Five months ago we began traveling the world with no end in-site. The trip has been in the pipeline for a long time and revolves around several projects and broader goals including some serious research and development, audiovisual collaboration and some contract work on the side to keep it all rolling. The project at the heart of all of this is without a doubt Nannou.

Nannou is an open source creative coding framework built in Rust for artists, hackers, designers and devs to express themselves with simple, fast, reliable, portable code. Whether you are working on a 12-month laser installation or a 5 minute sketch, Nannou aims to give artists easy access to the tools they need.

Nannou has been a passion project of ours for a long time. It is the kind of project that is not driven out of the desire for any immediate commercial success. Rather it is ignited and fueled by the belief that we can build a set of tools and spark a community that has the potential to make life a whole lot easier for fellow creatives around the world.

After spending several months of R&D among the Himalayas in Nepal, we felt it was time to leave the snowy labs and venture to the thriving hub of Barcelona in order to launch Nannou and begin sharing it with the wider world.

During our stay we had the pleasure of collaborating with our friends Playmodes, meeting some of our idols at Sonar Festival, performing at FADE Festival and hanging out with the perfectly geeky Creative Coding Tertulia crew. However, hands down one of the highlights of our whole time in Spain was giving the first, two-day Nannou workshop with Makers of Barcelona.

We had the honour of meeting the MOB PAU team through Mónica Rikić, one of many resident masterminds and creative hackers at the space. The atmosphere at the space is infectious to say the least with a diverse mix of designers, coders, publishers and creatives of all kinds. Julieta, Lorène and Alejandro were kind enough to host us there for the days leading up to the workshop where we hacked on Nannou in the A/C with a healthy dose of caffeine during the day. At night, we would all inevitably get carried away geeking out over beers and tasty tapas.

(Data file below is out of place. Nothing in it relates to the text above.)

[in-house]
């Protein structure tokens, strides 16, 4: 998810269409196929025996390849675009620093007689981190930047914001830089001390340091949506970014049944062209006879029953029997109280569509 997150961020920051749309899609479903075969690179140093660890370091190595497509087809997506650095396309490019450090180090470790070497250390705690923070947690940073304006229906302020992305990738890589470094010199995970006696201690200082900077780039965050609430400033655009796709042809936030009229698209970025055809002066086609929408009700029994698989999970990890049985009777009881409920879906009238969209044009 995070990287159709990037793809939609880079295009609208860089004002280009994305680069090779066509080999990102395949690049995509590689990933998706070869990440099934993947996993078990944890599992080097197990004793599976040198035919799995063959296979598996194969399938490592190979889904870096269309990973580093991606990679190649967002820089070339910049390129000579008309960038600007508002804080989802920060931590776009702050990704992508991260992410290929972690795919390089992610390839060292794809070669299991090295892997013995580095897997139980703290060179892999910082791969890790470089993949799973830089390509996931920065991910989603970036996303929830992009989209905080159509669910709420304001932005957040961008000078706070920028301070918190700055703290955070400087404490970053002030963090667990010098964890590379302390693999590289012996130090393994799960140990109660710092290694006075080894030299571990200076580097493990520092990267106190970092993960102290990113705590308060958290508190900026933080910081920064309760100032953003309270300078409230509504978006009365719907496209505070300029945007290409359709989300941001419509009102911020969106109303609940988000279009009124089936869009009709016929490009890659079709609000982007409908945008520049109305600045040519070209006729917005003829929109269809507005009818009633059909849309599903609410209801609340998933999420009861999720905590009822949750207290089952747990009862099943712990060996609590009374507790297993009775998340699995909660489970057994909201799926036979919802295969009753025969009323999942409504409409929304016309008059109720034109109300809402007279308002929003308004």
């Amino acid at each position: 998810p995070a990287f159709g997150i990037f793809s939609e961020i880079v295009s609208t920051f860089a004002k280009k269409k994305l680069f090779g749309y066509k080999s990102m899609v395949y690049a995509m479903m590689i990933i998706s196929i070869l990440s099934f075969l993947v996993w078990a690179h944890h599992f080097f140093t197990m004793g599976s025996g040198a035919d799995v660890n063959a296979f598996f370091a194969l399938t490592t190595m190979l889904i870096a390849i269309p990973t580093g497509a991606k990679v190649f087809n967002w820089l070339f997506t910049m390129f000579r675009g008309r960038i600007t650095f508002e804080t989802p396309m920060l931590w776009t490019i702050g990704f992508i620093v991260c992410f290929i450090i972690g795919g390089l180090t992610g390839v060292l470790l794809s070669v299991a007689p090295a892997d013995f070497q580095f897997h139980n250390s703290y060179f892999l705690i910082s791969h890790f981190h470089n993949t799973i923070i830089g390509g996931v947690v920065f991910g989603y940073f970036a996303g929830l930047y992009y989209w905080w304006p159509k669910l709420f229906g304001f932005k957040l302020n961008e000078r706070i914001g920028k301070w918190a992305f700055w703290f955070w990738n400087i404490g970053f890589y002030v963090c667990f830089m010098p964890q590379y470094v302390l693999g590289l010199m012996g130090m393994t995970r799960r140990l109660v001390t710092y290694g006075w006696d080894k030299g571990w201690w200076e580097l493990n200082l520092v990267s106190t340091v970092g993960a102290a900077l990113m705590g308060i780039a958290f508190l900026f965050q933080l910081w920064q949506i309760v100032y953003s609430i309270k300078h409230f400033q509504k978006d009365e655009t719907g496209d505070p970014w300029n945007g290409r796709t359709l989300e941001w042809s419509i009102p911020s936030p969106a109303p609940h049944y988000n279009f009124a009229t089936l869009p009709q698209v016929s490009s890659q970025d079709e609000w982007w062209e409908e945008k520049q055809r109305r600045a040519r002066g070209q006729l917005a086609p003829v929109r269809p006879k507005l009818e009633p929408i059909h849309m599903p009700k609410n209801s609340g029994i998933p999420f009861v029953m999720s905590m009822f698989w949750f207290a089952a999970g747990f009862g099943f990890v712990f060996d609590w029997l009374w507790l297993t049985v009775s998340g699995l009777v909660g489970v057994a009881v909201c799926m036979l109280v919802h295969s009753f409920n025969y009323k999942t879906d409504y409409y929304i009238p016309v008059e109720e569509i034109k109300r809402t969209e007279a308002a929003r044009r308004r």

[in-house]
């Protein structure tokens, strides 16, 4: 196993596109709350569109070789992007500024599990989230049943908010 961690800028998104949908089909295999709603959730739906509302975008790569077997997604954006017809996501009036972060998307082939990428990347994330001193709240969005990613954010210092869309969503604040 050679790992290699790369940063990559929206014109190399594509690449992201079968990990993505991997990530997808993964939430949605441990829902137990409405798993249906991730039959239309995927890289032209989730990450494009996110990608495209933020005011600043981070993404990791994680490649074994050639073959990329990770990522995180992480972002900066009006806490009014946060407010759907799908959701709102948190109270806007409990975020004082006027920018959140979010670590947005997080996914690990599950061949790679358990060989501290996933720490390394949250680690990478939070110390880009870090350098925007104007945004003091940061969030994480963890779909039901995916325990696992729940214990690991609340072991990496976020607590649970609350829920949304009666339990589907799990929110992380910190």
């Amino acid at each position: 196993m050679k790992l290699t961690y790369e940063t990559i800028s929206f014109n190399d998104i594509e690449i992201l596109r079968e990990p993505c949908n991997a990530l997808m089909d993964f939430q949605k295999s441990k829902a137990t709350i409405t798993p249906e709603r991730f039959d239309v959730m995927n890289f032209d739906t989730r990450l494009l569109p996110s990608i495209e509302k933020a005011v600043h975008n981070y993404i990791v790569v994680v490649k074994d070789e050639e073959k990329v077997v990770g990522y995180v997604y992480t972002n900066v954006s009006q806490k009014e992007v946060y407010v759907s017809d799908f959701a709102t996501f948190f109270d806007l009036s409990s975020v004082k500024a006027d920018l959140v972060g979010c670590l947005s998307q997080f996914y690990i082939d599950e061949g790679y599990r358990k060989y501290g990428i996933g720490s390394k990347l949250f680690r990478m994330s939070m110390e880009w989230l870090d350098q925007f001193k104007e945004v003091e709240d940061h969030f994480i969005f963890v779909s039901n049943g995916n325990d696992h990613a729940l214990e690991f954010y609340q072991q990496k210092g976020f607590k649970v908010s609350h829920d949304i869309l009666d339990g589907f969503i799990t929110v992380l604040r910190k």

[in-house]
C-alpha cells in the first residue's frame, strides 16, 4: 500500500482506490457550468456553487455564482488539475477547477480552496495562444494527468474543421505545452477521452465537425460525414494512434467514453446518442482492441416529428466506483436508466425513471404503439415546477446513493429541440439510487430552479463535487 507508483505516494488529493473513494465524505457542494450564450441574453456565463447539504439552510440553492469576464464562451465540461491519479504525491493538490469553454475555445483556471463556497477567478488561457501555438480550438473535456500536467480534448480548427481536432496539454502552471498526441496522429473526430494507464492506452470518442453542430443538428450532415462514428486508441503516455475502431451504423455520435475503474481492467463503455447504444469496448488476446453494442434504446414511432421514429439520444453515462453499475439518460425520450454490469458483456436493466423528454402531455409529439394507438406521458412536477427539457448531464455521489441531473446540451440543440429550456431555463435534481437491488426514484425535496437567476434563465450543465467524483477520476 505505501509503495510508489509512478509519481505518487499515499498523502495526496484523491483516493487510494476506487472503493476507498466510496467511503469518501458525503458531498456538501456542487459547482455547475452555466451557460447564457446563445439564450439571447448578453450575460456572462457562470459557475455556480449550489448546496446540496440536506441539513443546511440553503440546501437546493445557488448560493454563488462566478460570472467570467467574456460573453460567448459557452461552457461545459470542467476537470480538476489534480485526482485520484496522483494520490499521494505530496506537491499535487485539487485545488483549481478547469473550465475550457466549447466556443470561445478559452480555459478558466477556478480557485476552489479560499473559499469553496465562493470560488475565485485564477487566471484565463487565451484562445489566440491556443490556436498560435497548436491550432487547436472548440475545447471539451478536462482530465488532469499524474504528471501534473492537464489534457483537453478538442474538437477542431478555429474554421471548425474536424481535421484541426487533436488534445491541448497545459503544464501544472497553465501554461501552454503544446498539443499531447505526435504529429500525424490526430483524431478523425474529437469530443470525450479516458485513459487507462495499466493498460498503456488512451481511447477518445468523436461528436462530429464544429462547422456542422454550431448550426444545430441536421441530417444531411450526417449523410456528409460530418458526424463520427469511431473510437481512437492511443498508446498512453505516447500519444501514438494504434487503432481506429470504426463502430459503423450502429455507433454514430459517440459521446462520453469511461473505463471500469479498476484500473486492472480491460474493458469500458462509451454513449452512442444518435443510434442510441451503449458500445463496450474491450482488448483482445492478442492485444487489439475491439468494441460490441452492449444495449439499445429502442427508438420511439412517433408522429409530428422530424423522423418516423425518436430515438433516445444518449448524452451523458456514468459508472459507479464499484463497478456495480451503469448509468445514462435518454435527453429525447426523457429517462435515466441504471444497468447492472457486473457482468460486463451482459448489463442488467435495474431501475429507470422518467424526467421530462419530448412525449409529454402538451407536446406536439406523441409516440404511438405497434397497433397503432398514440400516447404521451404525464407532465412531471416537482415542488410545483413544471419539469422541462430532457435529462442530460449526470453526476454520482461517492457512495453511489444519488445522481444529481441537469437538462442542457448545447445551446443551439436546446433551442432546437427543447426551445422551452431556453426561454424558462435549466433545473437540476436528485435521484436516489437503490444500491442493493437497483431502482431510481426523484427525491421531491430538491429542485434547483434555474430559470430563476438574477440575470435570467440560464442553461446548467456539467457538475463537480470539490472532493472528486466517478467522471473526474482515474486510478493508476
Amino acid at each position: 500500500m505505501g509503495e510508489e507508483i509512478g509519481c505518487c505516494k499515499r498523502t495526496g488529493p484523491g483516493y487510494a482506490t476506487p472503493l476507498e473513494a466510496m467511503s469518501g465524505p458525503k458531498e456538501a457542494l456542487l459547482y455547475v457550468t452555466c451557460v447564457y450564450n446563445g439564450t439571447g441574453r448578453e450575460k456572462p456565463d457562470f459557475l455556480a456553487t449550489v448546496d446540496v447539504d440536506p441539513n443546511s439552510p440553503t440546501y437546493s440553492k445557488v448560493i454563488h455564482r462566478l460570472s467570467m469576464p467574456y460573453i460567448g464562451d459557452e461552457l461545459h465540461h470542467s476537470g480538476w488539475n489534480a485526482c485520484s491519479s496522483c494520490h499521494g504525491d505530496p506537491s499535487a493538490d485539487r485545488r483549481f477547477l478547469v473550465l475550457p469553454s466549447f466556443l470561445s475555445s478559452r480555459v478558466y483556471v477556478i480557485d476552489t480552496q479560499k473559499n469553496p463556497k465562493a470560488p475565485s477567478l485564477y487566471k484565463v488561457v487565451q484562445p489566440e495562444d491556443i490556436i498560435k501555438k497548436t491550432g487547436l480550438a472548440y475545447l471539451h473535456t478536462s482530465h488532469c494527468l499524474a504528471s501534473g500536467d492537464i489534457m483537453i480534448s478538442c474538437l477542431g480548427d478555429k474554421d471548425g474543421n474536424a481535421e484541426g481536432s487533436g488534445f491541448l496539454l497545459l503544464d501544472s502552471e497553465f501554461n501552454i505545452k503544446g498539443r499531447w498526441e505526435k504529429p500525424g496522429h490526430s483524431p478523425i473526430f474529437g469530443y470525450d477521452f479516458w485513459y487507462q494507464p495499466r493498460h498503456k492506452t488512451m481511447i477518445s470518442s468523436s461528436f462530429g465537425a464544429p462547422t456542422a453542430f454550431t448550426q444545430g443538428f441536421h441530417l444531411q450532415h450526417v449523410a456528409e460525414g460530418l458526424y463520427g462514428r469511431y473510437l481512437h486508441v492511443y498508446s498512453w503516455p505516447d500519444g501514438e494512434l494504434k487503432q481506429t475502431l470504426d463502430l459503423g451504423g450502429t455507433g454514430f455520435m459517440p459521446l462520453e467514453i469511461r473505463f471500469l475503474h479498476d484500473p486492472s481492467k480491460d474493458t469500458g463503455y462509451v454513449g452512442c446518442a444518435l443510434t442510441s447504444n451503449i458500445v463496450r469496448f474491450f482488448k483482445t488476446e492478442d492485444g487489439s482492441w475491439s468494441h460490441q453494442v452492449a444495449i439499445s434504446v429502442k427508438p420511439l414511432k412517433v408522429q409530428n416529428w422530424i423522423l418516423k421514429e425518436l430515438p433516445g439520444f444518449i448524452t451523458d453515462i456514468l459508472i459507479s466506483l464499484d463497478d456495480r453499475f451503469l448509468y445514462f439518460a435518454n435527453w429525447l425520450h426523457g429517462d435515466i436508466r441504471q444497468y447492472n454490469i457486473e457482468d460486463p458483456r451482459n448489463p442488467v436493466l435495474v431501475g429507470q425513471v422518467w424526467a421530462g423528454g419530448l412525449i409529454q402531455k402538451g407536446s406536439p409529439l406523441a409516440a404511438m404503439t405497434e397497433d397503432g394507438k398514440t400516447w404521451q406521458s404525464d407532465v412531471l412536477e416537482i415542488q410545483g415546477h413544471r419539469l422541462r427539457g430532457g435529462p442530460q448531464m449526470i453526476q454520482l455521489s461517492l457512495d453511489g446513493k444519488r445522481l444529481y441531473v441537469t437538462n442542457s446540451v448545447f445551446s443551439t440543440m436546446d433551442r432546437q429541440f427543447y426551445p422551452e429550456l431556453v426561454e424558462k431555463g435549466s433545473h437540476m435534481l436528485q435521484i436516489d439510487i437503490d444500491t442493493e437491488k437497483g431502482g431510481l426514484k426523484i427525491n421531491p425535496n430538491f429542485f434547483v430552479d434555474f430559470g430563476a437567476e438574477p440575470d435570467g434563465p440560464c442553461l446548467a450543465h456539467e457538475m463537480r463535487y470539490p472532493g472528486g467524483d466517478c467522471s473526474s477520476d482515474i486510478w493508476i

The space was very accommodating for the workshop – a large projector for the presentation, comfy desks and chairs for attendees and plenty of space for us to walk around the room and work with folks one on one. It’s safe to say that while we were there to introduce Nannou and help the attendees get up and running, we probably learned more from the experience than they did. It is one thing to receive feedback online via the occasional email or github issue, but being able to actually be in the same room while people get started, watch their emotions and get real-time feedback as they take each step is a whole other wealth of knowledge that we have not had the chance to experience before.

Today, we’re sitting in a little cafe in Cambodia working hard on applying these lessons to improve both the Nannou workshop experience and of course, Nannou itself. Although for now our travels have taken us elsewhere, it’s safe to say we will be back to visit the MOB space again, next time with a whole new fancy workshop experience, as long as they will have us!